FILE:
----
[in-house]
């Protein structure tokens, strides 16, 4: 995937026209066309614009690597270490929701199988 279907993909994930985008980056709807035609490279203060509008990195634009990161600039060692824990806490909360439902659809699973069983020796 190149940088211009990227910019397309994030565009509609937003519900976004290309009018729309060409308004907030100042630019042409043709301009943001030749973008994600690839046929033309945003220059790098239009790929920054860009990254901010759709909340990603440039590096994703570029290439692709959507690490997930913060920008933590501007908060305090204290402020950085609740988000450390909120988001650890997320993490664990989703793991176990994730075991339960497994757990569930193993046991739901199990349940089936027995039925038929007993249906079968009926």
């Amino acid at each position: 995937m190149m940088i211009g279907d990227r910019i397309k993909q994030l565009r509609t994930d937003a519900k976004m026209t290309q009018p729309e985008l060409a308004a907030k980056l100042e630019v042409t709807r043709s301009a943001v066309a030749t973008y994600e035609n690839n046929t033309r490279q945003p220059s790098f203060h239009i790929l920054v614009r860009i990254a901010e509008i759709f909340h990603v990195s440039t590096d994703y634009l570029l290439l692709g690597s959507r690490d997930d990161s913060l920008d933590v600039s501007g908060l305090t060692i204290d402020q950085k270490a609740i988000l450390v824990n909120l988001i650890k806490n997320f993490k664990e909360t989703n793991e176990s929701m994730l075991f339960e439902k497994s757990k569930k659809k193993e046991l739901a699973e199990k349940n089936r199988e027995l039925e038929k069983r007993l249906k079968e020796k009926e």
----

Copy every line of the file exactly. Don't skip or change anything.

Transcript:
[in-house]
């Protein structure tokens, strides 16, 4: 995937026209066309614009690597270490929701199988 279907993909994930985008980056709807035609490279203060509008990195634009990161600039060692824990806490909360439902659809699973069983020796 190149940088211009990227910019397309994030565009509609937003519900976004290309009018729309060409308004907030100042630019042409043709301009943001030749973008994600690839046929033309945003220059790098239009790929920054860009990254901010759709909340990603440039590096994703570029290439692709959507690490997930913060920008933590501007908060305090204290402020950085609740988000450390909120988001650890997320993490664990989703793991176990994730075991339960497994757990569930193993046991739901199990349940089936027995039925038929007993249906079968009926």
């Amino acid at each position: 995937m190149m940088i211009g279907d990227r910019i397309k993909q994030l565009r509609t994930d937003a519900k976004m026209t290309q009018p729309e985008l060409a308004a907030k980056l100042e630019v042409t709807r043709s301009a943001v066309a030749t973008y994600e035609n690839n046929t033309r490279q945003p220059s790098f203060h239009i790929l920054v614009r860009i990254a901010e509008i759709f909340h990603v990195s440039t590096d994703y634009l570029l290439l692709g690597s959507r690490d997930d990161s913060l920008d933590v600039s501007g908060l305090t060692i204290d402020q950085k270490a609740i988000l450390v824990n909120l988001i650890k806490n997320f993490k664990e909360t989703n793991e176990s929701m994730l075991f339960e439902k497994s757990k569930k659809k193993e046991l739901a699973e199990k349940n089936r199988e027995l039925e038929k069983r007993l249906k079968e020796k009926e």